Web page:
Historically large state grants to offset pandemic learning losses coming to Middletown

A Middletown youth community group is touting three major and recent financial grants for after‐school and summer programs as key for helping thousands of local children make up learning losses suffered during the COVID-19 pandemic.

Officials at the Community-Building Institute of Middletown (CBIM) said the more than $2.2 million in state grants – spread out over two to three years – will help fund existing summer learning programs and pay for creation of new after-school instruction in coordination with Middletown Schools.

The historically large grants will also pay for youth services beyond extra school instruction including meals and mental health services, said CBIM officials.

“We are so excited about the impact and opportunity these grants will provide to our students,” said CBIM officials in a statement. Executive Director Karin Maney.

“These grants will allow us to offer free after school programs in every school in Middletown starting in September, providing kids with a safe place to be after school, snacks and a hot meal, academic tutoring, and extracurricular activities that challenge their mind and exercise their bodies,” said CBIM Executive Director Karin Maney.

The Ohio Department of Education (ODE) received over 700 applications and awarded 161 community-based partners across Ohio, of which CBIM received three. The grants awarded were the Summer Create Grant, awarding $684,705 - $228,235 per year for three years - for CBIM to offer free full-day summer learning opportunities at Mayfield Elementary, Smith Park, Three R Development, the Louella Thompson Dream Center, and the Robert “Sonny” Hill Jr. Community Center. These dollars will allow CBI to serve an additional 250 students in grades K-5.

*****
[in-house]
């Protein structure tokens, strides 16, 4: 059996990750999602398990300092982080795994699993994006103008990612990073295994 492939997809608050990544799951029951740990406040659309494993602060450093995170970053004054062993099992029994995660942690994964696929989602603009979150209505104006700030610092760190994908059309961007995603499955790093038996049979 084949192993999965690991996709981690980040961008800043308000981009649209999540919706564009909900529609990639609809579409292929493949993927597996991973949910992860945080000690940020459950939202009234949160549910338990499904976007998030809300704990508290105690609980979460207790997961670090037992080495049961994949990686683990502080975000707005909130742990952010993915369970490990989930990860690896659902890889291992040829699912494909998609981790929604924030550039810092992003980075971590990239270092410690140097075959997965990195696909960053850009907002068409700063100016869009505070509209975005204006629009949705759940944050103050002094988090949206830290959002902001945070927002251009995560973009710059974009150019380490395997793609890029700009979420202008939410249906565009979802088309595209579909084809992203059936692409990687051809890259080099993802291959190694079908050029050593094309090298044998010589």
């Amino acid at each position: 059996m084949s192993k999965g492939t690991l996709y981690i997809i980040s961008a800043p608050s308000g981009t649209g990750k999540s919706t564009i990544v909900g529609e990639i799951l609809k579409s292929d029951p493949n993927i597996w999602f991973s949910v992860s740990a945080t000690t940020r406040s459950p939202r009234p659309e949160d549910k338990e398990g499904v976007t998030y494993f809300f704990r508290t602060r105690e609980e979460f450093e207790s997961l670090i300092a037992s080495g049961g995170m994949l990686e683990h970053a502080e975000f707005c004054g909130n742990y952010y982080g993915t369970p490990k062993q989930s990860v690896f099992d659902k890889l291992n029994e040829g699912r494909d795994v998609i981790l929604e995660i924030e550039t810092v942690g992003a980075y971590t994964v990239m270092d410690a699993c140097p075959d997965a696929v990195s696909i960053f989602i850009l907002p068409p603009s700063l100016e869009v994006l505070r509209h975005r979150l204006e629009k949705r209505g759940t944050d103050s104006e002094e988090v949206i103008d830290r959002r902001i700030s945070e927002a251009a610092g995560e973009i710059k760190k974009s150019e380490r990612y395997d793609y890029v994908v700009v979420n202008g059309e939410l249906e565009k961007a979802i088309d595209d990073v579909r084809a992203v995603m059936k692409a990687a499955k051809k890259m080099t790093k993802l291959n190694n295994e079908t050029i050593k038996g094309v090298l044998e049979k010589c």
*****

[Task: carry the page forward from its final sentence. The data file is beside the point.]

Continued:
Also, the ODE’s Summer Expand Grant awarded $598,434 - $199,478 per year for three years - to expand CBIM’s current free summer learning opportunities at Amanda and Rosa Parks Elementary, Middletown High School, and serve youth in grades K-5 and 9-12.

And the state’s Afterschool Create Grant was awarded $1,000,000 - $500,000 per year for two years - to expand after school programs to 10 new locations. Mayfield, Creekview, Miller Ridge, Wildwood Elementary, Highview 6th Grade Center, Middletown Middle School, Central Academy, Three R Development, the Louella Thompson Dream Center, and Robert “Sonny” Hill Jr. Community Center.

This funding will allow CBIM to serve up to 500 students in grades K-8 and offer free after school program sites at every school in Middletown and with two community partners.

In addition, these grants will also support weekly Meetup, Read Up, and Eat Up, our summer reading program from June 1 through July 20, at multiple locations in the community, and serves latch key students not enrolled in summer learning programs.

The grants are restricted for use to the out-of-school programming mentioned above, and not to be used for any building projects or other CBIM programs, said officials.

“The grants will allow us to work with our students year-round, providing social and emotional support, academic support and recreational opportunities. We are working in tandem with the Middletown School District and their Learning Recovery & Extended Learning plan which will create a robust experience for Middletown students. This is not just CBIM, it’s all of us working to do something really great for our kids,” said Verlena Stewart, assistant executive director for CBIM.

For interested parents and guardians to register their children for the free programs, go to www.cbimiddletown.org.

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